In so far as Bahrain is experiencing a public power-sharing dispute between the opposition and the ruling family, there is a rivalry, which may become a conflict among the ruling family, over the share of economic, political and security powers in the country, which adversely affects the overall internal situation.
The rivalry began since the first day Emir Hamad bin Isa Al Khalifa (current king) came to power after his father's demise (on March 6, 1999). The Emir assumed power, but his rule was met with the Prime Minister's incursion into all junctures of the state.
A year and a half after taking office, the Emir ordered the formation of a committee to draft a National Action Charter, as part of what he called a reform project in agreement with opposition parties. This label provoked the Prime Minister, who protested by saying: "Reform comes after sabotage, were we saboteurs?!"
Some may have much to argue about the intentions of the former Emir or current king, but the constitutional reform promised in the National Action Charter suggests that the reform process was not intended to re-establish "parliamentary life", but to fundamentally re-monopolize the emirate's powers.
At the Emir's request, constitutional expert Ramzi Al-Shaer restructured a new form of power. Power became shaped as an inverted pyramid. The king (at the top) has the complete powers while others are overcrowded at the (bottom).
Once again, as much as the king withdrew powers from the legislative authorities (the people), he withdrew powers from his uncle, the influential Prime Minister. The new constitution, which he single handedly launched in 2002, revealed that the goal behind two years of public deliberations was to consolidate power in his hands.
If you return to the Constitution, you will find a large amount of articles that begin with "the king appoints, the king exempts and the king constitutes". You find out that, in this large number of articles, this king did not only become independent in appointing members of the Government, but also presided over the executive authority.
Under the judiciary chapter, the King presides over the judiciary, appoints and dismisses judges at various levels of litigation. He took control of the legislative authority and gave himself the right to appoint half of its members (the Shura Council) and the right to issue decrees that have the status of laws.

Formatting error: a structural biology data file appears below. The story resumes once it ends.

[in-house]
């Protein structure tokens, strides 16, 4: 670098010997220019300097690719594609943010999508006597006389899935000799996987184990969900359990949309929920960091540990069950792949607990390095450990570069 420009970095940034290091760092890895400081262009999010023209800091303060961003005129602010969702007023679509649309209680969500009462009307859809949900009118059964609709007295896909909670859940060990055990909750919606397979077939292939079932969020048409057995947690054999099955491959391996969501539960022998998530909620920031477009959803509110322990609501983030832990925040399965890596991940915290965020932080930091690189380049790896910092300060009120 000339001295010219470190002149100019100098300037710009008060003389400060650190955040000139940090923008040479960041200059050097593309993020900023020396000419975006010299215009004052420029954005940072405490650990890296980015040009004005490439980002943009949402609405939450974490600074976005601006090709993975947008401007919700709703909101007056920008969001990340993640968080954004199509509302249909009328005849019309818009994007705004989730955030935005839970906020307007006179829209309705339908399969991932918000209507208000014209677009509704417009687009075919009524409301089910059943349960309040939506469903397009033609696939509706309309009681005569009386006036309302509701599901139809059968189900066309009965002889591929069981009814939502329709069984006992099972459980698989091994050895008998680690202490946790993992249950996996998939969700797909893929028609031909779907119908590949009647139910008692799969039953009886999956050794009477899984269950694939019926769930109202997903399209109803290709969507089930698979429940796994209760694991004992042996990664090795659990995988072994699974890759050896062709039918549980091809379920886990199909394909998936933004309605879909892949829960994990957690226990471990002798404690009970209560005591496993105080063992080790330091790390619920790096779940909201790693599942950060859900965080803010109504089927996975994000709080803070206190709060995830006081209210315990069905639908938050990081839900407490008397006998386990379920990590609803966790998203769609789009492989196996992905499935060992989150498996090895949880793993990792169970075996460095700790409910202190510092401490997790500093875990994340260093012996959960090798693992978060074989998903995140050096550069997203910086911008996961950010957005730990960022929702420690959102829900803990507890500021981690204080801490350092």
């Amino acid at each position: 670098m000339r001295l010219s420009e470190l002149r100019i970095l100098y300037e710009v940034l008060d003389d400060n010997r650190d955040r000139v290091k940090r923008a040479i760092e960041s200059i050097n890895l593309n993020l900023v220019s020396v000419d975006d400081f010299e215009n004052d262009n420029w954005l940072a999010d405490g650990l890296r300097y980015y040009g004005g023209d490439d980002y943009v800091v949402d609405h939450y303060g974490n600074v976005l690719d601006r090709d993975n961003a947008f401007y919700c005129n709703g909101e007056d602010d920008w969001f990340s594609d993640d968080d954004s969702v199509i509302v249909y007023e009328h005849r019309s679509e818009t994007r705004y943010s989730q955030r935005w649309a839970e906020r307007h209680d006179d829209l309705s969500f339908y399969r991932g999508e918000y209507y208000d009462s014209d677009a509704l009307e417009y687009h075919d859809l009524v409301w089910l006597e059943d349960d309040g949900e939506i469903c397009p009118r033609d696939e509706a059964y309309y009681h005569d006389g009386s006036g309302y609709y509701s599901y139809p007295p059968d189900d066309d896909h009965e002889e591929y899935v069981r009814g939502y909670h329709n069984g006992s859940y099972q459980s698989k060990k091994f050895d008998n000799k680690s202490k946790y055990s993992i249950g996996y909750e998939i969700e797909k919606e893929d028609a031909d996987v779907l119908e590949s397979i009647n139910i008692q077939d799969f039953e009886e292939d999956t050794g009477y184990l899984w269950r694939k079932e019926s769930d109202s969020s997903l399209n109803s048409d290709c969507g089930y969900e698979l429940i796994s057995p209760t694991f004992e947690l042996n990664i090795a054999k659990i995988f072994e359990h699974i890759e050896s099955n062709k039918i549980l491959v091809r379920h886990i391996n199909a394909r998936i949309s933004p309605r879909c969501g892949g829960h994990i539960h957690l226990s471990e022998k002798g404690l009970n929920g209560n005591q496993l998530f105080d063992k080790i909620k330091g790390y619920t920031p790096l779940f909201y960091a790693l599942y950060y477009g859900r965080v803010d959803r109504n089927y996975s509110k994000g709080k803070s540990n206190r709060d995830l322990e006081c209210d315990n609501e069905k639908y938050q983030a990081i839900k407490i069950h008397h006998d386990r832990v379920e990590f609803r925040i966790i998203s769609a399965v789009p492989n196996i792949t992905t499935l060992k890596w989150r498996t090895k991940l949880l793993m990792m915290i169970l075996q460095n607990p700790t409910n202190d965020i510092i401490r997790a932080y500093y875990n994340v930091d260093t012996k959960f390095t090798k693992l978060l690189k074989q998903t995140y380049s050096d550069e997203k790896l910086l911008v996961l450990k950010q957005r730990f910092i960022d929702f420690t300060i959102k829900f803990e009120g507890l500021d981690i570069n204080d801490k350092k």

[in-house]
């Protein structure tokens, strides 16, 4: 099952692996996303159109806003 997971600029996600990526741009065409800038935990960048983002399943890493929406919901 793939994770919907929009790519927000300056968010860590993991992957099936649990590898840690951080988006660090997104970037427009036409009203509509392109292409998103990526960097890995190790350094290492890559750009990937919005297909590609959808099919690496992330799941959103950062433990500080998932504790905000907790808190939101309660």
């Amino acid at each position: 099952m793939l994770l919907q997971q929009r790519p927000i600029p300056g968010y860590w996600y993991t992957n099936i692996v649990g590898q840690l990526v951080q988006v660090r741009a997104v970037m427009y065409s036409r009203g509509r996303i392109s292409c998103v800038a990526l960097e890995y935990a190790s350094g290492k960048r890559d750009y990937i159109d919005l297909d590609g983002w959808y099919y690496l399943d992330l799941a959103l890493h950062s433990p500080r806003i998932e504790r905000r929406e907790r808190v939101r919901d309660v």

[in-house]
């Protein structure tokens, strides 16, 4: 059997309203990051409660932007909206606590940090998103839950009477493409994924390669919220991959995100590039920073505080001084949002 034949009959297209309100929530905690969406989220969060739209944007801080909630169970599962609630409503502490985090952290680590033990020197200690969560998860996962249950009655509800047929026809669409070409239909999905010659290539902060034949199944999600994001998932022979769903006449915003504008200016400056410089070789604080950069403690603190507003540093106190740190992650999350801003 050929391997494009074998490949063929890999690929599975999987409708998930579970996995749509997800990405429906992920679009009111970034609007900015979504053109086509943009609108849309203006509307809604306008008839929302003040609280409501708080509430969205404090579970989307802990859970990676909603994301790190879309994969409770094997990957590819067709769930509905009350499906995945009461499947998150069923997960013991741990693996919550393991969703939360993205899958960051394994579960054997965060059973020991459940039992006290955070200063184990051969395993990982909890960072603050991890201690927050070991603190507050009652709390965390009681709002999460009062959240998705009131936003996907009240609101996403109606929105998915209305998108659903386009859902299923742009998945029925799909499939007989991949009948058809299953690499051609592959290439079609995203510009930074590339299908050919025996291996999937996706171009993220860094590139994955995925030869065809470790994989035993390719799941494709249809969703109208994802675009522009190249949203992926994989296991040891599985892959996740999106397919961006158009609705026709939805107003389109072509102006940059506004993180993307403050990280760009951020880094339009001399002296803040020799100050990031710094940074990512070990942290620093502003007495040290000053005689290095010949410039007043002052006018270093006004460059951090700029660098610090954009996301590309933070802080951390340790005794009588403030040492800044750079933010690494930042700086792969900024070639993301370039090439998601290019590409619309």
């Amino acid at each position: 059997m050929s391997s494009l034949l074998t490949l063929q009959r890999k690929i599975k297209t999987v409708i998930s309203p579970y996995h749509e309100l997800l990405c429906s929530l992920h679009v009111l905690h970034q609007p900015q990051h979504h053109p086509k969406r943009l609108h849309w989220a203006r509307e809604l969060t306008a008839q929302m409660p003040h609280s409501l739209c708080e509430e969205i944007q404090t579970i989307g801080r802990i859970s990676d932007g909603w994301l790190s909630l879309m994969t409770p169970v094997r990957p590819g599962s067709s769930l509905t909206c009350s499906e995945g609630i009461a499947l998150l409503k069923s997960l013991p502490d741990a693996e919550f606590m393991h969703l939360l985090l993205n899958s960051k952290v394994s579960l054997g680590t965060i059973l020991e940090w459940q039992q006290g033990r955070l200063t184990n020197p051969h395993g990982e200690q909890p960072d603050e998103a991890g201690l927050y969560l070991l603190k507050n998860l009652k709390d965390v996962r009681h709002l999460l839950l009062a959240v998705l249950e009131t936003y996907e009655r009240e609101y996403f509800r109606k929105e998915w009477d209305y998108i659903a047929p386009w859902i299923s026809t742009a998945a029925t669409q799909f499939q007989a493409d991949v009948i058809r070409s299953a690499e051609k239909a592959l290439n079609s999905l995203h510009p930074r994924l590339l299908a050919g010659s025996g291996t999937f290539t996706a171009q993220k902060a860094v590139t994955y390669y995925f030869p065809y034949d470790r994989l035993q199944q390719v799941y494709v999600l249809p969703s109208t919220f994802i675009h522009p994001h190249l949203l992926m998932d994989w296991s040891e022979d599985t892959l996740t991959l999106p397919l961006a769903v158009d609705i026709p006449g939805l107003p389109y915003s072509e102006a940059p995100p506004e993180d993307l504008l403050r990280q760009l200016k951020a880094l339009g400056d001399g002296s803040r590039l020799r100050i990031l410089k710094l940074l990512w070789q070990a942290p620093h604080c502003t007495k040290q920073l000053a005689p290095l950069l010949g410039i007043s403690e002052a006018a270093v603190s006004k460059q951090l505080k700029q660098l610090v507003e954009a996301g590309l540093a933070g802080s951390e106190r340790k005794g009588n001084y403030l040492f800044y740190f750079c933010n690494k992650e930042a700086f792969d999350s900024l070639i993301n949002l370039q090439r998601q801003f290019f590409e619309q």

In this frantic competition, political reform no longer has a real place in the national agenda. Competition among the ruling family over strengthening their positions has become their focus at the expense of big issues. That rivalry didn't come to an end after the imposition of the new Constitution, but rather escalated dramatically.
It's true that the Prime Minister's attempts did not succeed in impeding the king's total monopoly over power, but they showed how the conflict within the ruling family is contributing to the obstruction of the work of government agencies, and in this context we can refer to what was then known as the "labor market reform plan".
The Prime Minister disrupted plans of the Economic Development Council, chaired by Crown Prince Salman bin Hamad Al Khalifa. This caused a public rift before the king intervened to resolve the conflict in favor of his son. It was not the only mess, as there was competition for control over Mumtalakat Company as well.
The sovereign fund and the companies under it have become another stage for family competition, and this is now taking place at the National Bank of Bahrain, as the Crown Prince is believed to have taken control the National Bank, which for years has been under the Prime Minister's authority.
With his appointment as first deputy Prime Minister and having direct supervision over the Financial Balance Program (a Gulf-backed financial reform plan), the Crown Prince started to acquire broad administrative powers, including the appointment of government directors, as well as economic powers that were a space for Khalifa bin Salman's movements.
In addition to the negative effects of the absence of a unified executive authority, one can noted the financial damage caused by the race for the acquisition of land plots and submerged lands, which has caused the drainage of billions of dollars.
The family power struggle in Bahrain has been a major factor in the destruction of the idea of reform, and the political and security turmoil that has continued since the king assumed power. We can't deny the effects in terms of waste of national wealth.
Addressing these complex situations cannot be done through fragmented financial reform programs, even if ambitious. It should be done through a major project that puts an end to family sharing of power and establishes genuine popular participation in governing the country's affairs.
This cannot be done without harsh measures that would end the influence of parties in the ruling family. Perhaps this should begin with the advice given by Judge Mahmoud Sharif Bassiouni to the King to dismiss his uncle, the Prime Minister, in order to preserve the unity of the people.
Eight years following this piece of advice, this is no longer enough if not followed by ending the influence of other influential persons such as the Royal Court Minister Khalid bin Ahmed Al Khalifa and his right hand. Dismissing these parties can clear the path for administrative reform by forming a national government with full powers in the first phase of a national rescue plan that would include a political dialogue that would produce lasting solutions.